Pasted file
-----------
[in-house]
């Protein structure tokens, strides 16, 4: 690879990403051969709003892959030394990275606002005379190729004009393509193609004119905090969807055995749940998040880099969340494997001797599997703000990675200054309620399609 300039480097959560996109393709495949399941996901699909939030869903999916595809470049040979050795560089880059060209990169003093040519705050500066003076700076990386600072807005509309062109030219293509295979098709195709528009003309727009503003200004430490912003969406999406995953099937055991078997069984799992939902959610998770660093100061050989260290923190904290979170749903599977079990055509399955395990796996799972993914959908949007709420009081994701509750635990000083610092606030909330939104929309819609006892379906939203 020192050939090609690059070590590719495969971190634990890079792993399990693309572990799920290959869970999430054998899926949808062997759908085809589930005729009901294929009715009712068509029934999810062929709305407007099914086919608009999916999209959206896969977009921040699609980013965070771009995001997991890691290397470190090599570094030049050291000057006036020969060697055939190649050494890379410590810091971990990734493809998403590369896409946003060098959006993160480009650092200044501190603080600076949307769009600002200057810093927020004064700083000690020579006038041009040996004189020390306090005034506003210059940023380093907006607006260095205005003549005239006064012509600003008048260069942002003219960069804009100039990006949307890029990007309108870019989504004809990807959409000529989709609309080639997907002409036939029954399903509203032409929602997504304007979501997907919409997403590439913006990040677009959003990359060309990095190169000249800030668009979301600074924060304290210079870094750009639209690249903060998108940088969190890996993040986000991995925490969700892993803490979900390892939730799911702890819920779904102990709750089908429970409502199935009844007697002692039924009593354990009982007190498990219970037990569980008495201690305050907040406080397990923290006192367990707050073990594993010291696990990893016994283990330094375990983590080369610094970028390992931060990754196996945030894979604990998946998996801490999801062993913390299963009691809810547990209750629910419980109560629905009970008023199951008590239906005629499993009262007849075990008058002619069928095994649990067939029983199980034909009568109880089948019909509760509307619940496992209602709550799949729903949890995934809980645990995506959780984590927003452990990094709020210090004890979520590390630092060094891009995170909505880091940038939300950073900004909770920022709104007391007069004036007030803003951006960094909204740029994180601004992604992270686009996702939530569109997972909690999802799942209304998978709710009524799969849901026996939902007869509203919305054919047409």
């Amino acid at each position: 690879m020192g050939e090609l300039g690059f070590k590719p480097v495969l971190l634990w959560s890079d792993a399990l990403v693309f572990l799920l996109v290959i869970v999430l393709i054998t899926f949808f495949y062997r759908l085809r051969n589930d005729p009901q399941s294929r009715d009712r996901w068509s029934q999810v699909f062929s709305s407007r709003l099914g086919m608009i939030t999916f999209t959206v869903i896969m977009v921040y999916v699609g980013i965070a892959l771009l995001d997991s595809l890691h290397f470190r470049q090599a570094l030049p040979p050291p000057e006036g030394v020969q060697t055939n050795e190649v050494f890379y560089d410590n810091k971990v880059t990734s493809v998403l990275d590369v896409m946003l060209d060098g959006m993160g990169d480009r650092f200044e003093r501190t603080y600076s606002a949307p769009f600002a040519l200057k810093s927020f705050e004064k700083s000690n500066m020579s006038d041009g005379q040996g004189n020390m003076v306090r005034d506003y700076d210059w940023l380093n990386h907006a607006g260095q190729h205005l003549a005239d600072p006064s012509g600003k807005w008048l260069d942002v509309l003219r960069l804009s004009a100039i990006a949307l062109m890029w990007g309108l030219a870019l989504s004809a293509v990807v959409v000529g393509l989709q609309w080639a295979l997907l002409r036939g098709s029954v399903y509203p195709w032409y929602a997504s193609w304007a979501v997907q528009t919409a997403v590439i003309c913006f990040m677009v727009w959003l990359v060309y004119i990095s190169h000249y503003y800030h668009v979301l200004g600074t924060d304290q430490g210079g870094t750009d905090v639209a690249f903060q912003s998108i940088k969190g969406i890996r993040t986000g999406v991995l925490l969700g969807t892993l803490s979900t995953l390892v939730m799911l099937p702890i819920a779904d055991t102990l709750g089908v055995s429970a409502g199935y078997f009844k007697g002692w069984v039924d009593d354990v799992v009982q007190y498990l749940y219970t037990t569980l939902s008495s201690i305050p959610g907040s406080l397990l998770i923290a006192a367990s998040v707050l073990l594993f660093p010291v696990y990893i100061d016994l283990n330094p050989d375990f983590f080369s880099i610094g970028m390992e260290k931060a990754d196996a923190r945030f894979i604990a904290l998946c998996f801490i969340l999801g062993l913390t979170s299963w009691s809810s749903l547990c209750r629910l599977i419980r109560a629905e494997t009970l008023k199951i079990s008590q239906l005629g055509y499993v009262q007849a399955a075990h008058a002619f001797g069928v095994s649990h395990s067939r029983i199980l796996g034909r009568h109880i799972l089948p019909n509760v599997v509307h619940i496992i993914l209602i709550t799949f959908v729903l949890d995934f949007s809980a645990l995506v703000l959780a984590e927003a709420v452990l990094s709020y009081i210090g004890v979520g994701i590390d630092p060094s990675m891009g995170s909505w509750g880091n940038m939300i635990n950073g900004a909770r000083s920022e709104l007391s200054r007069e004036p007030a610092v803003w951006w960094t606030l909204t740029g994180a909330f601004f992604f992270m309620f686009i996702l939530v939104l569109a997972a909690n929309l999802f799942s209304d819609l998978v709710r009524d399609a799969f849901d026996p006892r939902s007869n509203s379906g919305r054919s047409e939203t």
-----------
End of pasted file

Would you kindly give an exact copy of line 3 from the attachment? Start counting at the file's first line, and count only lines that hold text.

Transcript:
């Amino acid at each position: 690879m020192g050939e090609l300039g690059f070590k590719p480097v495969l971190l634990w959560s890079d792993a399990l990403v693309f572990l799920l996109v290959i869970v999430l393709i054998t899926f949808f495949y062997r759908l085809r051969n589930d005729p009901q399941s294929r009715d009712r996901w068509s029934q999810v699909f062929s709305s407007r709003l099914g086919m608009i939030t999916f999209t959206v869903i896969m977009v921040y999916v699609g980013i965070a892959l771009l995001d997991s595809l890691h290397f470190r470049q090599a570094l030049p040979p050291p000057e006036g030394v020969q060697t055939n050795e190649v050494f890379y560089d410590n810091k971990v880059t990734s493809v998403l990275d590369v896409m946003l060209d060098g959006m993160g990169d480009r650092f200044e003093r501190t603080y600076s606002a949307p769009f600002a040519l200057k810093s927020f705050e004064k700083s000690n500066m020579s006038d041009g005379q040996g004189n020390m003076v306090r005034d506003y700076d210059w940023l380093n990386h907006a607006g260095q190729h205005l003549a005239d600072p006064s012509g600003k807005w008048l260069d942002v509309l003219r960069l804009s004009a100039i990006a949307l062109m890029w990007g309108l030219a870019l989504s004809a293509v990807v959409v000529g393509l989709q609309w080639a295979l997907l002409r036939g098709s029954v399903y509203p195709w032409y929602a997504s193609w304007a979501v997907q528009t919409a997403v590439i003309c913006f990040m677009v727009w959003l990359v060309y004119i990095s190169h000249y503003y800030h668009v979301l200004g600074t924060d304290q430490g210079g870094t750009d905090v639209a690249f903060q912003s998108i940088k969190g969406i890996r993040t986000g999406v991995l925490l969700g969807t892993l803490s979900t995953l390892v939730m799911l099937p702890i819920a779904d055991t102990l709750g089908v055995s429970a409502g199935y078997f009844k007697g002692w069984v039924d009593d354990v799992v009982q007190y498990l749940y219970t037990t569980l939902s008495s201690i305050p959610g907040s406080l397990l998770i923290a006192a367990s998040v707050l073990l594993f660093p010291v696990y990893i100061d016994l283990n330094p050989d375990f983590f080369s880099i610094g970028m390992e260290k931060a990754d196996a923190r945030f894979i604990a904290l998946c998996f801490i969340l999801g062993l913390t979170s299963w009691s809810s749903l547990c209750r629910l599977i419980r109560a629905e494997t009970l008023k199951i079990s008590q239906l005629g055509y499993v009262q007849a399955a075990h008058a002619f001797g069928v095994s649990h395990s067939r029983i199980l796996g034909r009568h109880i799972l089948p019909n509760v599997v509307h619940i496992i993914l209602i709550t799949f959908v729903l949890d995934f949007s809980a645990l995506v703000l959780a984590e927003a709420v452990l990094s709020y009081i210090g004890v979520g994701i590390d630092p060094s990675m891009g995170s909505w509750g880091n940038m939300i635990n950073g900004a909770r000083s920022e709104l007391s200054r007069e004036p007030a610092v803003w951006w960094t606030l909204t740029g994180a909330f601004f992604f992270m309620f686009i996702l939530v939104l569109a997972a909690n929309l999802f799942s209304d819609l998978v709710r009524d399609a799969f849901d026996p006892r939902s007869n509203s379906g919305r054919s047409e939203t």